Genetically modified insect-resistant eggplants (Bt brinjal) have successfully reduced pesticide use and improved livelihoods among the Bangladeshi farmers who grow it. That is discovered by research conducted by the government.
Conventionally grown brinjal is one of the most heavily sprayed crops in South Asia. Historically, brinjal farmers have sprayed as many as 84 times in a growing season to protect their crops. This prompted scientists at the Bangladesh Agricultural Research Institute (BARI) to develop a pest-resistant variety as an alternative to insecticide use.
The study, prepared for the US Agency for International Development by the International Food Policy Research Institute (IFPRI) with support from BARI and Cornell University, found that Bt brinjal has met that goal. It documented a 39 percent reduction overall in the quantity of pesticides used and a 51 percent reduction in the number of times that farmers applied pesticides to their brinjal crop.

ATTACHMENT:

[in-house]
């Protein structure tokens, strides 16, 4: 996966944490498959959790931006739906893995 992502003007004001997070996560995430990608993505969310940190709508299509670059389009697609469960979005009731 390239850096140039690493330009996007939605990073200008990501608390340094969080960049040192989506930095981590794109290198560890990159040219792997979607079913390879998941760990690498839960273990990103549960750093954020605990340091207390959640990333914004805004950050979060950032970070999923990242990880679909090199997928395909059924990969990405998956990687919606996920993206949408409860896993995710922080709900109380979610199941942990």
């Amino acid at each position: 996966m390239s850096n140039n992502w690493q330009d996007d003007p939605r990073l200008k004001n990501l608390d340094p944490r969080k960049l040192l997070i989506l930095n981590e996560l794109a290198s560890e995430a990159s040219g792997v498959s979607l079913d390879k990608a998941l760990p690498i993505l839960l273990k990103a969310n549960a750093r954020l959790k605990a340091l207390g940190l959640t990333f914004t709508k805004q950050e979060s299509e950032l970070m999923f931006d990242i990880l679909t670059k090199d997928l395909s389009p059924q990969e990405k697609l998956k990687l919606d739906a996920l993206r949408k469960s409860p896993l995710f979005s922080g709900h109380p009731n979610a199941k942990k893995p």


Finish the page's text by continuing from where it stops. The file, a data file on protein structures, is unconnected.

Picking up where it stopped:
Though an earlier study found that Bt brinjal confers almost total protection against eggplant fruit and shoot borer (FSB), the crop’s most destructive pest, farmers are still using some pesticides to control other harmful insects.
Though Bt brinjal was engineered specifically to resist the FSB, it also helps to reduce infestations of other harmful insect pests, the study found. Populations of harmful leaf-eating beetles, mites and mealy or leaf wing bugs were lower in Bt brinjal than the non-Bt varieties.